A brain injury occurs when an external factor disrupts the normal function of your brain. For example, falls, car accidents and other traumatic events can all result in a traumatic brain injury.
The Brain Trauma Foundation states that every year in the U.S., 2.5 million people sustain a brain injury. This type of injury can have consequences that last for only a short time or create a disability that threatens your ability to do normal daily activities.
After a serious accident that results in a TBI, you may experience a wide range of physical, sensory and cognitive symptoms. These may include a headache, nausea, fatigue, dizziness or sensitivity to light and sound. You may also have a hard time concentrating, endure significant mood swings or undergo loss of consciousness.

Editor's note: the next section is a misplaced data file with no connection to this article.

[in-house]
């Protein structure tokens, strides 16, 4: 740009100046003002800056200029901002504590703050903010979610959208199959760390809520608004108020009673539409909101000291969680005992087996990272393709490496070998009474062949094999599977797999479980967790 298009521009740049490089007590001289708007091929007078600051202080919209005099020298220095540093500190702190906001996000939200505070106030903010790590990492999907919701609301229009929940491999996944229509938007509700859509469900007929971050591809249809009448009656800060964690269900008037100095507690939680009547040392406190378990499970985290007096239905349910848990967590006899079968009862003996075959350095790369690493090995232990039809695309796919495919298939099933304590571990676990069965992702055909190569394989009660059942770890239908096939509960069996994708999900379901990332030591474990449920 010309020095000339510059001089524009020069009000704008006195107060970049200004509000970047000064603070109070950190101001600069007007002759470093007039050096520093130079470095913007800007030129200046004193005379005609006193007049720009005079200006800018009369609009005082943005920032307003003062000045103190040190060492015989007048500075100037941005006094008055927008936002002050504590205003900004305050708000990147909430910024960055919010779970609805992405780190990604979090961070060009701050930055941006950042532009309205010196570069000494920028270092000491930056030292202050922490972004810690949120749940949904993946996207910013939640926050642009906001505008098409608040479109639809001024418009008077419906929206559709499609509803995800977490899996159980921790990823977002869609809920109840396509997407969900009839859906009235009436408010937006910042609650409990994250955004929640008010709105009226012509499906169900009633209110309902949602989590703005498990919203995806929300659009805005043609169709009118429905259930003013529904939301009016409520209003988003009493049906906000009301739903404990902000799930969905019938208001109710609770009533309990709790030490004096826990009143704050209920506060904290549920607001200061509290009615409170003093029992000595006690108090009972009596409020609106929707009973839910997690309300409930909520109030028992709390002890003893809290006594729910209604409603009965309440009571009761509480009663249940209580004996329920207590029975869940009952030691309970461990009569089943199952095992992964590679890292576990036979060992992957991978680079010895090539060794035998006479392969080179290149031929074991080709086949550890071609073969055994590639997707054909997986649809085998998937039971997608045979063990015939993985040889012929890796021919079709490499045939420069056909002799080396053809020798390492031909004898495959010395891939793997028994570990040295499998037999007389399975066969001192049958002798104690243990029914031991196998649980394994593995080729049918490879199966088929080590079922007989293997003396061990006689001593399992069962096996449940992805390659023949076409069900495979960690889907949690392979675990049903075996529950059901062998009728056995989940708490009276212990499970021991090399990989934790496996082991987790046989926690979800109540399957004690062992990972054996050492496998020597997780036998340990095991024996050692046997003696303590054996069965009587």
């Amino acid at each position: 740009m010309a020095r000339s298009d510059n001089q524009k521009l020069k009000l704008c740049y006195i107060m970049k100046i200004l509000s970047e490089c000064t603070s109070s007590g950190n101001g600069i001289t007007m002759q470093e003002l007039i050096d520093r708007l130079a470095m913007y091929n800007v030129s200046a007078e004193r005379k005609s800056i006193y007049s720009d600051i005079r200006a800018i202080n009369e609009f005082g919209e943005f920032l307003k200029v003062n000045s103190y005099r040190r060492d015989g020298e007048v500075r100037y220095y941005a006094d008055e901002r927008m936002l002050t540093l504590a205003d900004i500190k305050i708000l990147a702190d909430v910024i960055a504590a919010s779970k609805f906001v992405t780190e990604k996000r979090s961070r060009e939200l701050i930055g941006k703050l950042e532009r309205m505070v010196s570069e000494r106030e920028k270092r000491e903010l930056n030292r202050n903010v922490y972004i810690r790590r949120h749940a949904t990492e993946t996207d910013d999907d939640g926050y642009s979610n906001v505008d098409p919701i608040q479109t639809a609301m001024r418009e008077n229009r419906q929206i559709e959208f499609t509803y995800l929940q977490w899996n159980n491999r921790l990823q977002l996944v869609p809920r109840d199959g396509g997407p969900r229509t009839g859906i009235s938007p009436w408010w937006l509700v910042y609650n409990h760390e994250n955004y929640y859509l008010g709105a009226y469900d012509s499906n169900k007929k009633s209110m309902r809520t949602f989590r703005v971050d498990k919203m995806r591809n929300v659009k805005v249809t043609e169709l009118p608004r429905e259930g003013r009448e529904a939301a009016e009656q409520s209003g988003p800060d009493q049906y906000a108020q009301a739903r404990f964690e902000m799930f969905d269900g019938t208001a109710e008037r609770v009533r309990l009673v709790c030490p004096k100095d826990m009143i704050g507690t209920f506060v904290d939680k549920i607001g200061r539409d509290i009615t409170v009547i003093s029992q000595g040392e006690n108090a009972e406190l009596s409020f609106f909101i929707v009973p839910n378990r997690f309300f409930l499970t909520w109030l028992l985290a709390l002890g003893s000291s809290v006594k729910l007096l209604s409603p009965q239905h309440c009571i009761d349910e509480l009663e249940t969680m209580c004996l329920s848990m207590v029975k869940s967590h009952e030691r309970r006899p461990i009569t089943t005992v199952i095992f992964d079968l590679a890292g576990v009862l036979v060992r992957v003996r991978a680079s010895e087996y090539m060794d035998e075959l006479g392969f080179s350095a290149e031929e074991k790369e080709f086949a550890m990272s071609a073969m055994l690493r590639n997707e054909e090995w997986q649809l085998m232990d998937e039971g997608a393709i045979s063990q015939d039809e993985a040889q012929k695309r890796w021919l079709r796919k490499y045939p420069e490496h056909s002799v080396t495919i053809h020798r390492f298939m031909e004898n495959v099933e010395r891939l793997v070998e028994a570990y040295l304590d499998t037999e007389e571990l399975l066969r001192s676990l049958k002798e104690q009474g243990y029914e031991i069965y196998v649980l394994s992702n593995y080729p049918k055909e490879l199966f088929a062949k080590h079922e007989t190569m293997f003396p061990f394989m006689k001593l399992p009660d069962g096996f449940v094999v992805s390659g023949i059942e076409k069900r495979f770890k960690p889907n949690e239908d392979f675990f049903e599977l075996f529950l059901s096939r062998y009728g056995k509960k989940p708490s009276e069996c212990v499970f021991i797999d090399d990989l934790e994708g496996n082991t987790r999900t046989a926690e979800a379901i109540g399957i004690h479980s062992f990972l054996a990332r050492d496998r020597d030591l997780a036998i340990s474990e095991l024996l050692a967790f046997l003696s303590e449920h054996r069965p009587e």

Not only do the symptoms of a TBI vary from person to person, but they can appear nearly any time after the accident. For example, you may only exhibit symptoms shortly after the accident, or symptoms may not show up until days or weeks later.
When to see a doctor
You should seek emergency medical assistance right after an accident if a significant jolt or bump to your head occurs. You should also see a doctor right away if you experience extreme fatigue, have a hard time maintaining consciousness or experience a debilitating headache.
The treatment you receive for a TBI will depend on the injury’s severity. No matter how significant the injury is, you should diligently monitor your symptoms and make a careful, slow return back to normal life.